Much more efficient solar panels

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Breakthroughs in solar power technology
By Jerry Brownstein
Making solar energy more efficient is one of the most important ways to achieve more sustainable clean electricity. Many scientists are working on this problem, and two recent discoveries look very promising. These breakthroughs would be the first major expansions in solar power generation since the technology emerged in the 1950s, and they could play a major role in helping to tackle the climate crisis by increasing clean energy. Oxford PV in the UK claims that its next-generation solar panels will be able to generate almost a third more electricity than traditional silicon-based panels. Their secret lies in coating the panels with a thin layer of a crystal material called perovskite.

Coating a traditional solar power cell this way increases its power generation, because the crystal is able to absorb many more parts of the solar spectrum than traditional silicon. Typically a silicon solar cell is able to convert up to about 22% of the available solar energy into electricity, but the Oxford PV’s perovskite-on-silicon solar cell converts over 28% (30% more). According to Dr Chris Case of Oxford PV, “Using perovskite represents a true change for solar technology. Silicon has reached its efficiency limit, but adding perovskite is something totally innovative.” These solar panels will have a black-tinted look to blend in better with rooftop slates. They plan to begin sales to the public sometime in 2021.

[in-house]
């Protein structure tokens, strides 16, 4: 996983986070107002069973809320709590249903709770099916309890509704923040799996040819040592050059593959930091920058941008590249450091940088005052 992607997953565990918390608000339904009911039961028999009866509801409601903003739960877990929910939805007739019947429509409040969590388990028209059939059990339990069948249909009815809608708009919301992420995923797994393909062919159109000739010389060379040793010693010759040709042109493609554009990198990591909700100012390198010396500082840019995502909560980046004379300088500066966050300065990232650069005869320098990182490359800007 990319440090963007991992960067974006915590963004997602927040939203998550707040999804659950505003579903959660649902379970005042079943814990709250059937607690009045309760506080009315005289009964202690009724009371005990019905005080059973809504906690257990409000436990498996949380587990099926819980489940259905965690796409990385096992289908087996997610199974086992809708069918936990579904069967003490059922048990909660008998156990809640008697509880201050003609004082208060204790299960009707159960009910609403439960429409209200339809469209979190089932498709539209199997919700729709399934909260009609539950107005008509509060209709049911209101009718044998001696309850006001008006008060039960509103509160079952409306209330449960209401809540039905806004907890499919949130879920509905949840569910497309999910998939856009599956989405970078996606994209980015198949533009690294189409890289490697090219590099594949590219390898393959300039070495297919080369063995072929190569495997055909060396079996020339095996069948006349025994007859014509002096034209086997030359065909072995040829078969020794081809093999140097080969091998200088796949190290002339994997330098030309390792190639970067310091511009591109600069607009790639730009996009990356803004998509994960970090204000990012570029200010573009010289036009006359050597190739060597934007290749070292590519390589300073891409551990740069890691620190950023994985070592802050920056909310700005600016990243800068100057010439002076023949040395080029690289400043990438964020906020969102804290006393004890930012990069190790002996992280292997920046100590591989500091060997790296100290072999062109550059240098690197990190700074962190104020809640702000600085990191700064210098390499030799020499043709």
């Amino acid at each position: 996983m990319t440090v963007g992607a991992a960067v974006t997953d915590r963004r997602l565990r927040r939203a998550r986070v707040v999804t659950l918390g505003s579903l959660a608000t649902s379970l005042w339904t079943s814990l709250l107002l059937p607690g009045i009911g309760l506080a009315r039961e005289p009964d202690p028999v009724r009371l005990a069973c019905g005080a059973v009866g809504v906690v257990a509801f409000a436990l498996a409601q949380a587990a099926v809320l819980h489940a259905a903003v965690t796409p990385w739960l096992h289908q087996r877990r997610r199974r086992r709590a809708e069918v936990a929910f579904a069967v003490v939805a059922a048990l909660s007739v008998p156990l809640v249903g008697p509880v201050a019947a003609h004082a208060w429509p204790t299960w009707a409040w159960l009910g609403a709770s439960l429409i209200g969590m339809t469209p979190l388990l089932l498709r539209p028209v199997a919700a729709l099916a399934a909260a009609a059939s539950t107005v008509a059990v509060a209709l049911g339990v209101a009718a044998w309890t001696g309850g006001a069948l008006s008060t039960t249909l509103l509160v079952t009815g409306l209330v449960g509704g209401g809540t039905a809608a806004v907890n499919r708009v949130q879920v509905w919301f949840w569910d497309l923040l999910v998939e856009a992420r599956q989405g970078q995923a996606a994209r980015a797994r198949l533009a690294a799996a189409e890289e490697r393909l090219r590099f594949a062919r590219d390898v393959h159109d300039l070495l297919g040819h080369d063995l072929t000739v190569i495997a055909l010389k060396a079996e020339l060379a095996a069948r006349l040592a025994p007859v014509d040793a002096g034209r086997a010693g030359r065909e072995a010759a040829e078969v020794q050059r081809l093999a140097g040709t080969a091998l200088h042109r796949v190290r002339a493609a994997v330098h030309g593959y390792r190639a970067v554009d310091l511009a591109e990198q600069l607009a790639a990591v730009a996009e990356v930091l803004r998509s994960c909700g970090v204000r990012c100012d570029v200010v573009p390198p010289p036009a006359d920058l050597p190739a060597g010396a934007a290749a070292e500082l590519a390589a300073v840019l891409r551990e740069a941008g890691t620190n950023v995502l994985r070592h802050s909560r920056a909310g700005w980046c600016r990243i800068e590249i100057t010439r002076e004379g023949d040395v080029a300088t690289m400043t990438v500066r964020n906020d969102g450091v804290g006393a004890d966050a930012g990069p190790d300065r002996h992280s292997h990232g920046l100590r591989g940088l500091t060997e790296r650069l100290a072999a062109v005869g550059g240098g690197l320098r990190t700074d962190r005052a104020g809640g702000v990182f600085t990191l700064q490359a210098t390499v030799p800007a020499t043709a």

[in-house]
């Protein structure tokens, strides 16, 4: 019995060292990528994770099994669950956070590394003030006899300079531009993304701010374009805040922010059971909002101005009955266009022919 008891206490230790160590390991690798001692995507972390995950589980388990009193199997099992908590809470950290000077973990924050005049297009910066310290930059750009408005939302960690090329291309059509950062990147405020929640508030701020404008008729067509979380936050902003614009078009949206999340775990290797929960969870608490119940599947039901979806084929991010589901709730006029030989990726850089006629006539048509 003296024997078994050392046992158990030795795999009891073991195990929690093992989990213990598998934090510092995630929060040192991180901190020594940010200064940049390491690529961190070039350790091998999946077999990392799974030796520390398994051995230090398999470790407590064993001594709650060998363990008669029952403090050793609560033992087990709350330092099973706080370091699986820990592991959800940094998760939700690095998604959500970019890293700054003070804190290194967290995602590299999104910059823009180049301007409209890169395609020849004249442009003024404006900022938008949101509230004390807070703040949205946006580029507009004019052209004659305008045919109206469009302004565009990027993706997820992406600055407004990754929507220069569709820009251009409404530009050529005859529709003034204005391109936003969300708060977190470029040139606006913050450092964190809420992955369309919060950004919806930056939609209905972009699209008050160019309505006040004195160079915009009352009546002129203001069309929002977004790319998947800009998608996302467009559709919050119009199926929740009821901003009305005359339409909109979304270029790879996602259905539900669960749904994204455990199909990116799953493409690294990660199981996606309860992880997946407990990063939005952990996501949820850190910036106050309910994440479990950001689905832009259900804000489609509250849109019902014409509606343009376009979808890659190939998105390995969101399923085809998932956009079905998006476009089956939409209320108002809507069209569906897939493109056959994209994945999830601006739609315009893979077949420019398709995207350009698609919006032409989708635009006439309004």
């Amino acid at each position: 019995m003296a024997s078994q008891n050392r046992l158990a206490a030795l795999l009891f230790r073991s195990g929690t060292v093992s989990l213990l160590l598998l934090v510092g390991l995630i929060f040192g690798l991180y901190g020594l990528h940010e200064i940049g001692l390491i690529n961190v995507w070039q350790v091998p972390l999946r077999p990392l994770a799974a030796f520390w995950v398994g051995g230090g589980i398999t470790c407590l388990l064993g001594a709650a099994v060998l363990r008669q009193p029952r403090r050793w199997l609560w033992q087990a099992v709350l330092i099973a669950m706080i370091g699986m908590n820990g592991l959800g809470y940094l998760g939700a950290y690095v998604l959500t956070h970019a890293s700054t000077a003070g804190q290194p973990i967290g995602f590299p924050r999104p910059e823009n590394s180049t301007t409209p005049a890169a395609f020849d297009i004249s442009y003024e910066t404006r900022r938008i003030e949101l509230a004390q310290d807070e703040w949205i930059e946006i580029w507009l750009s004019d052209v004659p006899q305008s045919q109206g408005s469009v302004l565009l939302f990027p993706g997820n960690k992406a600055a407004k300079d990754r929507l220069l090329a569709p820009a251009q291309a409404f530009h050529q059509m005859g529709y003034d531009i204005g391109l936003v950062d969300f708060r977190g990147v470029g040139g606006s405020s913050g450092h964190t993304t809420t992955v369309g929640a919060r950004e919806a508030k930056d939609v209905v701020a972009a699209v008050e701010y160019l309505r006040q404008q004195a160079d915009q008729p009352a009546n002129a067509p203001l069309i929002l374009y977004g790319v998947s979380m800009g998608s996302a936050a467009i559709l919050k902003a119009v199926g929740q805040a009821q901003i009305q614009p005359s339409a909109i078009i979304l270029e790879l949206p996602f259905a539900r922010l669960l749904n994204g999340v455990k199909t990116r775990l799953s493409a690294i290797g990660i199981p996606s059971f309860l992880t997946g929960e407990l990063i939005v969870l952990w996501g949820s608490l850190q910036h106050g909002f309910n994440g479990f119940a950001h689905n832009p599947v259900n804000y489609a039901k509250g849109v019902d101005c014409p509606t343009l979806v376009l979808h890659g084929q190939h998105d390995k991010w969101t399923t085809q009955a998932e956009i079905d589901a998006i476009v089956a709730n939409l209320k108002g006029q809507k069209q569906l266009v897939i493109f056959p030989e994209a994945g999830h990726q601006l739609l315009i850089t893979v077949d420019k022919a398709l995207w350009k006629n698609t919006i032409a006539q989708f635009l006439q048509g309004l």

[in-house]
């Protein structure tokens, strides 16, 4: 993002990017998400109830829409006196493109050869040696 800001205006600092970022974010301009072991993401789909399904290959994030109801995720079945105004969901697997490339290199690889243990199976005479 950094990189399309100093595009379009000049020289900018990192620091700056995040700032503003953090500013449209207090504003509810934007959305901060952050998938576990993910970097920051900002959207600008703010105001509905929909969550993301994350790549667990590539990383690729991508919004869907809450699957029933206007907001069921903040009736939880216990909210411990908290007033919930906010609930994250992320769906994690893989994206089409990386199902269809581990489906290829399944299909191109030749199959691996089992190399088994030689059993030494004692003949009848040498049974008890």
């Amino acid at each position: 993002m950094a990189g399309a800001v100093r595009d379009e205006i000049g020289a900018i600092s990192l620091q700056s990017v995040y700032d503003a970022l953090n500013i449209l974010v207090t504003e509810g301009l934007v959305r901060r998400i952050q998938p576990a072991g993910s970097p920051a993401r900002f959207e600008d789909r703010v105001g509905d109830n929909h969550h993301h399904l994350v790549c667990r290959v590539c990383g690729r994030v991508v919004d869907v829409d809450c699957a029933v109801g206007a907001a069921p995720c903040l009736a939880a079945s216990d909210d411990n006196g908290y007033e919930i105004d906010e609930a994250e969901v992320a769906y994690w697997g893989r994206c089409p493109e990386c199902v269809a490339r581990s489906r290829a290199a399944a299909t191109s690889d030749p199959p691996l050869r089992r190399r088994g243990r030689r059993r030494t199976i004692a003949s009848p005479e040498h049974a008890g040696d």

Researchers at the Technicon Institute in Israel have made what may be an even greater breakthrough in solar cell technology that could boost efficiency of existing panels by up to 70%. Using new thermodynamic tools they can increase a solar cell’s efficiency by capturing much of the energy that is currently lost. They created a photoluminescence material that absorbs radiation from the sun. This illuminates the photovoltaic cell which increases a traditional solar panel’s efficiency rate from 22% to over 50%. The team continues to work on their innovation, and is targeting a commercial product release within the next few years.

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